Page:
The Confederate Navy Medical Corps

Organization, Personnel and Actions


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SKU: 9781476694511 Categories: , , ,

About the Book

The Confederate Navy’s medical service is usually overlooked in histories of the Civil War, yet it was vital in maintaining the fighting strength of the South’s navy and marine corps. Confederate medical officers not only manned war vessels, they staffed navy yards and land-based hospitals, gathered supplies, participated in raids, examined recruits, and even served at defensive shore batteries. Many such officers had served in the United States Navy, while others were recruited from civil life. Enlisted personnel and civilian physicians also helped the navy provide medical care—used in managing battle wounds and other injuries but more often devoted to preventing and treating disease. Malaria was particularly common among sailors and marines stationed in the swampy regions of the South.
This book, the first devoted entirely to the medical corps of the Confederate navy, provides a carefully researched look at the men, structure, facilities, and activities of the organization. A complete list of men known to have been commissioned as naval medical officers is included.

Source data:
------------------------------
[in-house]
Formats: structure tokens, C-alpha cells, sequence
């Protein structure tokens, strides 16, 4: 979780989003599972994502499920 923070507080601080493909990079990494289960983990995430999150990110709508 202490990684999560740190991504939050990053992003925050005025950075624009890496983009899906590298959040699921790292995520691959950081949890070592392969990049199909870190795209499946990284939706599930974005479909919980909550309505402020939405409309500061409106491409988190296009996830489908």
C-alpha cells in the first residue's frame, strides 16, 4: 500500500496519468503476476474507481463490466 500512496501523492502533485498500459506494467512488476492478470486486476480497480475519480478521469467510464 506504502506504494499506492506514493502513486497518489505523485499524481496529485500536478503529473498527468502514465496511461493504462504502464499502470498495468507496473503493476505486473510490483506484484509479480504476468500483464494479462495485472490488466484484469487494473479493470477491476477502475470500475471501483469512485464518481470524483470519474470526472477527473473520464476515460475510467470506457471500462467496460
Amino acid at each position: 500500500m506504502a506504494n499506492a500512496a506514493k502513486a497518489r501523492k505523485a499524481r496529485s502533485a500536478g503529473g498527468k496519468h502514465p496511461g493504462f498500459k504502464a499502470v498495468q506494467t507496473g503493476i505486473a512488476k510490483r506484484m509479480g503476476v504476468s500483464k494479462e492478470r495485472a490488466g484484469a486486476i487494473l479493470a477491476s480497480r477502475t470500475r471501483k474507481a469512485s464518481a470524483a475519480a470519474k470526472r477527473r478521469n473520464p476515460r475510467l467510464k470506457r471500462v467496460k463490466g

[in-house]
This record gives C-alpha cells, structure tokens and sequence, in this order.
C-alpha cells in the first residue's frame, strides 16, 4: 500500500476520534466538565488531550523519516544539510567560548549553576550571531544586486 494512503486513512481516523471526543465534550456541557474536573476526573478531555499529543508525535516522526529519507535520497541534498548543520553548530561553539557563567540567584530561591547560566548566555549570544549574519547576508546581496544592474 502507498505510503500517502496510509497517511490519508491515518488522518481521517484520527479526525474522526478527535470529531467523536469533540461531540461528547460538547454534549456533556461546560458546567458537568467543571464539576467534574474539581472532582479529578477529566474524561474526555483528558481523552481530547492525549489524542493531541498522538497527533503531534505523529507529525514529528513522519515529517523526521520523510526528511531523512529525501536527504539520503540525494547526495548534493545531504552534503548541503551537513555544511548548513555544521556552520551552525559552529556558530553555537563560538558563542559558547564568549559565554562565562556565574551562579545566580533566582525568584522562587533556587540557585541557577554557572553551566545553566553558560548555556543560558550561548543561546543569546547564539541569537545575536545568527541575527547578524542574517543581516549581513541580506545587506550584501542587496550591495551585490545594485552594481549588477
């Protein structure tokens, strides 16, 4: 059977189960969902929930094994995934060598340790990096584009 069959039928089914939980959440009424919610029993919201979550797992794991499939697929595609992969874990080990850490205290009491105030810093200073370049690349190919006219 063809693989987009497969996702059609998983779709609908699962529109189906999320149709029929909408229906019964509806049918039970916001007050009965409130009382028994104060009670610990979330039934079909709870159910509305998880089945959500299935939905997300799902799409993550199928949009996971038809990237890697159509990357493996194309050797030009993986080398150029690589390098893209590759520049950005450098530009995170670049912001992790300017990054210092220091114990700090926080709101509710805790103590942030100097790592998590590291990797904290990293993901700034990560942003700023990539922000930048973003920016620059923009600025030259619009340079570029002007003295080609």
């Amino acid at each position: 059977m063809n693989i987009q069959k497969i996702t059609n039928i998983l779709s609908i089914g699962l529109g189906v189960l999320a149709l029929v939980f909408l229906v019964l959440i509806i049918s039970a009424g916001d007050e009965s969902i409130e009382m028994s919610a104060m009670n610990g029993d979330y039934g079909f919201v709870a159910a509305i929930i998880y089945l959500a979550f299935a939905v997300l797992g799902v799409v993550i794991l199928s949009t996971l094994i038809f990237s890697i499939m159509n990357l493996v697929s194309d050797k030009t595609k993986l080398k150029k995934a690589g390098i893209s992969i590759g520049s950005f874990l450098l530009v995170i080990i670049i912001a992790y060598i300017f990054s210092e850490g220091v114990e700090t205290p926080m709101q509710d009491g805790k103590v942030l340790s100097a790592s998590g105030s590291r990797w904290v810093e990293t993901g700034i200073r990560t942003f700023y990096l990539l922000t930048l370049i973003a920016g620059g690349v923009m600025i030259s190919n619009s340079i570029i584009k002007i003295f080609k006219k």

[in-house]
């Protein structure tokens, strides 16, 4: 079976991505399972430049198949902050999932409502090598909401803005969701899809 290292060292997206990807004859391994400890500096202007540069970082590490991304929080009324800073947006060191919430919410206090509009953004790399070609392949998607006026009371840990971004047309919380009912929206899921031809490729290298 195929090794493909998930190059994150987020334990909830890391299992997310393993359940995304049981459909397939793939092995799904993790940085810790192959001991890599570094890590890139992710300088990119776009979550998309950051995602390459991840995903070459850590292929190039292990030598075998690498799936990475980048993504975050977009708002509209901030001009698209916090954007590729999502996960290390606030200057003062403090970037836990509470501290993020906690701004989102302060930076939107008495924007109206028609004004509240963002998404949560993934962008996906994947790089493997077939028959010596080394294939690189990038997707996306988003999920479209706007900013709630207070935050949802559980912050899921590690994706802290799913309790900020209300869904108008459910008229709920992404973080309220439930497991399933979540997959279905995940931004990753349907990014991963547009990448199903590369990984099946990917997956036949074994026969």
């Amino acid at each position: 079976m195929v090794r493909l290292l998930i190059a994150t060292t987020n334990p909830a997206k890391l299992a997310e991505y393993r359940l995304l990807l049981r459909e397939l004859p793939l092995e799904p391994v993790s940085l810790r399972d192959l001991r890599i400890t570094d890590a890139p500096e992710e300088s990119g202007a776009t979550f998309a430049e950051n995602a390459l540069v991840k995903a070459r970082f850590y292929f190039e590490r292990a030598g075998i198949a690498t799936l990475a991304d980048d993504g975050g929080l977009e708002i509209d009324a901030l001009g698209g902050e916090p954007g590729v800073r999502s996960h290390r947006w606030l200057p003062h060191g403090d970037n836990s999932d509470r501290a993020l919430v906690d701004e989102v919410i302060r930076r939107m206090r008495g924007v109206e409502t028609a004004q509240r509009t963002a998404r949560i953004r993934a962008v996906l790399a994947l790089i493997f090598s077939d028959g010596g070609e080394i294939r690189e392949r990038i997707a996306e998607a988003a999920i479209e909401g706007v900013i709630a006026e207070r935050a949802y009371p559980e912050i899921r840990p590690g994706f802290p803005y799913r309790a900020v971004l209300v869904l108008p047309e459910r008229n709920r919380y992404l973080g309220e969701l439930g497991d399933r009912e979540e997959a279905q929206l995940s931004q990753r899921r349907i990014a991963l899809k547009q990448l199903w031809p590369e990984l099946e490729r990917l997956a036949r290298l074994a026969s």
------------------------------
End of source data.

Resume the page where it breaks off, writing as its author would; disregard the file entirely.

About the Author(s)

Guy R. Hasegawa is a retired editor and pharmacist living in suburban Maryland. He has published numerous scholarly articles and books on Civil War medicine and is a frequent contributor to Civil War Navy—The Magazine.

Bibliographic Details

Guy R. Hasegawa
Format: softcover (6 x 9)
Pages: 245
Bibliographic Info: 24 photos, appendices, notes, bibliography, index
Copyright Date: 2024
pISBN: 978-1-4766-9451-1
eISBN: 978-1-4766-5212-2
Imprint: McFarland

Table of Contents

Foreword by Gary McQuarrie 1
Preface 5
Introduction 9
1. Beginnings of the Medical Corps 13
2. Building a Nucleus 24
3. Wanted: More Medical Officers 33
4. Standing of Naval Medical Officers 49
5. Surgeons’ Stewards and Hospital Stewards 62
6. Civilian Physicians 69
7. Medical Officers’ Assignments 76
8. Surgeons Afloat 92
9. Medical Purveying 108
10. Hospitals 123
11. Treating the Sick 140
12. Rendering Judgments 158
13. Sundry Activities 170
14. End and Aftermath of the War 178
Conclusion 182
Appendix A. Commissioned Medical Officers in the CSN 189
Appendix B. Duties of Medical Officers 195
Chapter Notes 199
Bibliography 221
Index 231